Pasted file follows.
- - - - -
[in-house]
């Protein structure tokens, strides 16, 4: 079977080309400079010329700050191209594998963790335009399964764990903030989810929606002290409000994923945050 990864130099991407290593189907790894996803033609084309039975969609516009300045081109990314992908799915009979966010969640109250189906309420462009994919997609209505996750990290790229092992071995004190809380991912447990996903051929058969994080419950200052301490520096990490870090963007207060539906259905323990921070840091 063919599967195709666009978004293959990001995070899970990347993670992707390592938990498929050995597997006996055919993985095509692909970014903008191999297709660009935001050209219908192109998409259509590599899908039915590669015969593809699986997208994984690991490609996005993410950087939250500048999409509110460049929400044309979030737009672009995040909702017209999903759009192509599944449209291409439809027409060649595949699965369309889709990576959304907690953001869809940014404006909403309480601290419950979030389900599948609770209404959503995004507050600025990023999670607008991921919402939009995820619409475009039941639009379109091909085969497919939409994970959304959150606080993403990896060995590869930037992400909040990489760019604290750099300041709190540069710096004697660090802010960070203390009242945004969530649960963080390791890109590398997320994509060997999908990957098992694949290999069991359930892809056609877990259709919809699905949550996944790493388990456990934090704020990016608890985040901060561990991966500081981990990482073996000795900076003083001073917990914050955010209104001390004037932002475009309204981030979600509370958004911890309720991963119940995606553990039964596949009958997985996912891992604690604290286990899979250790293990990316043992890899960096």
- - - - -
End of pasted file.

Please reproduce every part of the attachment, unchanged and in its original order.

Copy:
[in-house]
């Protein structure tokens, strides 16, 4: 079977080309400079010329700050191209594998963790335009399964764990903030989810929606002290409000994923945050 990864130099991407290593189907790894996803033609084309039975969609516009300045081109990314992908799915009979966010969640109250189906309420462009994919997609209505996750990290790229092992071995004190809380991912447990996903051929058969994080419950200052301490520096990490870090963007207060539906259905323990921070840091 063919599967195709666009978004293959990001995070899970990347993670992707390592938990498929050995597997006996055919993985095509692909970014903008191999297709660009935001050209219908192109998409259509590599899908039915590669015969593809699986997208994984690991490609996005993410950087939250500048999409509110460049929400044309979030737009672009995040909702017209999903759009192509599944449209291409439809027409060649595949699965369309889709990576959304907690953001869809940014404006909403309480601290419950979030389900599948609770209404959503995004507050600025990023999670607008991921919402939009995820619409475009039941639009379109091909085969497919939409994970959304959150606080993403990896060995590869930037992400909040990489760019604290750099300041709190540069710096004697660090802010960070203390009242945004969530649960963080390791890109590398997320994509060997999908990957098992694949290999069991359930892809056609877990259709919809699905949550996944790493388990456990934090704020990016608890985040901060561990991966500081981990990482073996000795900076003083001073917990914050955010209104001390004037932002475009309204981030979600509370958004911890309720991963119940995606553990039964596949009958997985996912891992604690604290286990899979250790293990990316043992890899960096």